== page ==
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NHRA: Torrence (TF), Todd (FC), Nobile (PS) are Four-Wide Las Vegas winners

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Top Fuel driver Steve Torrence won for the second time in the first four races of the NHRA Mello Yello Drag Racing Series on Sunday at The Strip at Las Vegas Motor Speedway.

Torrence (Top Fuel), J.R. Todd (Funny Car) and Vincent Nobile (Pro Stock) all won in the final round of the sold-out DENSO Spark Plus NHRA Four-Wide Nationals.

It was the first-ever four-wide race at The Strip, which joins sister track zMAX Dragway as the only hosts of four-wide races. zMAX began the unique style of racing back in 2010.

Here’s how things played out:

* In Top Fuel: In the final round, Torrence made a 3.771 second pass at 326.63 mph to defeat No. 1 qualifier Tony Schumacher, Antron Brown and Doug Kalitta.

“I knew my team was confident coming into today, but going into a final round against Antron, Tony Schumacher and Doug up against you makes it a tough round,” Torrence said. “Our car still isn’t performing at the level it was last year.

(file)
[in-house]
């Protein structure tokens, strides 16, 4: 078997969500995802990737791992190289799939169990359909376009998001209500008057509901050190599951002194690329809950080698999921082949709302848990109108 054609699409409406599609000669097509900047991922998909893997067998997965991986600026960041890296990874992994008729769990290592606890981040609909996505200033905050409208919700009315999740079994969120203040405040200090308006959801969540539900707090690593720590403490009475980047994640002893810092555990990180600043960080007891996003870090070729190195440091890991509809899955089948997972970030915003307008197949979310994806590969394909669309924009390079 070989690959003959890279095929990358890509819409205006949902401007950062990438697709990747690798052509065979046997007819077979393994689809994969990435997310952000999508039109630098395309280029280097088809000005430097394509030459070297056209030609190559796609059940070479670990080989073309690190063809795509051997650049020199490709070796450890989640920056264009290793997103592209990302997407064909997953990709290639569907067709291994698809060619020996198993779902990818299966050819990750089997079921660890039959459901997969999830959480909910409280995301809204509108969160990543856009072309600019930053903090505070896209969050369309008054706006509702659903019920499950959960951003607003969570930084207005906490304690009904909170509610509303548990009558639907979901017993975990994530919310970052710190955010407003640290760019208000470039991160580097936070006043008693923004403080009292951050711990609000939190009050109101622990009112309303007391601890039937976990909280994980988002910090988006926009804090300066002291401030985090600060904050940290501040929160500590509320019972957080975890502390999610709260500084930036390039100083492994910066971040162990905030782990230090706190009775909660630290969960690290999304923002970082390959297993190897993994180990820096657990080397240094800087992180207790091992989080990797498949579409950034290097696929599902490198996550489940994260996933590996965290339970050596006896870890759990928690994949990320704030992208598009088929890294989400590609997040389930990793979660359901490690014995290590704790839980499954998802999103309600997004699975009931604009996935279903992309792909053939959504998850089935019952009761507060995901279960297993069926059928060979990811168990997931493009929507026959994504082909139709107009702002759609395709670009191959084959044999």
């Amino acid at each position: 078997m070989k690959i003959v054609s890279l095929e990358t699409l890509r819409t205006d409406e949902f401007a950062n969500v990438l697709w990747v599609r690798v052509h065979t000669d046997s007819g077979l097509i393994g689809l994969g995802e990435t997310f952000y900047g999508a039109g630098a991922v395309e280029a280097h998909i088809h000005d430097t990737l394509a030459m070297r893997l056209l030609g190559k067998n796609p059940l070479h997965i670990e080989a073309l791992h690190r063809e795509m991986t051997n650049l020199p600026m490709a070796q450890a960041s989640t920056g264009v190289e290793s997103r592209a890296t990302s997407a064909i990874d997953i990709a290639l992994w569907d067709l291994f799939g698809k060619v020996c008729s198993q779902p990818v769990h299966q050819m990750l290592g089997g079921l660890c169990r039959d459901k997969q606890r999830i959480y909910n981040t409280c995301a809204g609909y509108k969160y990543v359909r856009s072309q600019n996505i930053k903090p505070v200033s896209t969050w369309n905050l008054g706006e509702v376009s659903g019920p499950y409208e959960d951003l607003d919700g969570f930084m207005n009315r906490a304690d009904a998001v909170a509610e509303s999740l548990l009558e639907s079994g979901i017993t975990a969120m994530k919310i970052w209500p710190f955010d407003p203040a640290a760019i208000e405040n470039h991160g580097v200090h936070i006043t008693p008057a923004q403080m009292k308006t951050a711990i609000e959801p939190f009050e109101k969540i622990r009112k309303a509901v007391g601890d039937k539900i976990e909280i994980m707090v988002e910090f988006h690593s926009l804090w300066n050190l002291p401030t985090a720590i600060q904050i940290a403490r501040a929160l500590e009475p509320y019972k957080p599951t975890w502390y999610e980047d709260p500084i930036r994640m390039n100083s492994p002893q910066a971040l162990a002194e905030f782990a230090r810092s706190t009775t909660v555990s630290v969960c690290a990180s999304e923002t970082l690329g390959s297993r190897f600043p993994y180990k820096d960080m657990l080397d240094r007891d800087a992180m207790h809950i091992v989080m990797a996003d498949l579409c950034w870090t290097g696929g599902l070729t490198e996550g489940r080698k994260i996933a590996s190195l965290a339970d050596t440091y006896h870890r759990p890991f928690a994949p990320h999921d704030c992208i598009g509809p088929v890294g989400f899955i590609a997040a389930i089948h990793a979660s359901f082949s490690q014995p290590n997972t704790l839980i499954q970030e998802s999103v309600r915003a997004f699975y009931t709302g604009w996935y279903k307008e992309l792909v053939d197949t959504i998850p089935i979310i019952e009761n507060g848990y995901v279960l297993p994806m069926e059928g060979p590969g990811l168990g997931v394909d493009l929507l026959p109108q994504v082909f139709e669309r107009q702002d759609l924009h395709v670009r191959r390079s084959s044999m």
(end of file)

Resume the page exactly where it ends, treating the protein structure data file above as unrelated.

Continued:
“We just have to work on the car and prepare for the later part of this season when every race really matters.”

The win propelled Torrence to the top of the Top Fuel points standings.

* In Funny Car: Todd ran 4.041 seconds at 317.05 mph for his first win in Las Vegas and the 11th overall win of his NHRA career.

Todd held off Jack Beckman, No. 1 qualifier Courtney Force and Tommy Johnson Jr. to secure the win.

“We brought out a new car in Gainesville and struggled during Friday’s qualifying this weekend, but I got my confidence up in the fourth round of qualifying and then definitely carried over into today,” Todd said. “I know it’s going to be tough to crack the top 10 in this Funny Car class because it’s so competitive, so every win we can get is going to help us crack the Countdown to the Championship.”

* In Pro Stock: Just like Todd, Nobile also earned his first career win at Las Vegas and his 11th career NHRA win. He defeated Deric Kramer, Bo Butner and Chris McGaha in the final round.

“My team worked their tails off this weekend,” Nobile said. “We went through three engines over the weekend but overall it was a great weekend and there isn’t any reason we can’t be back in the winner’s circle again soon.

“The car has been running well but we have had some bad luck so far this season, but we are hoping this is our turning point.”

The next NHRA national event will be the April 20-22 at Royal Purple Raceway in suburban Houston, Texas.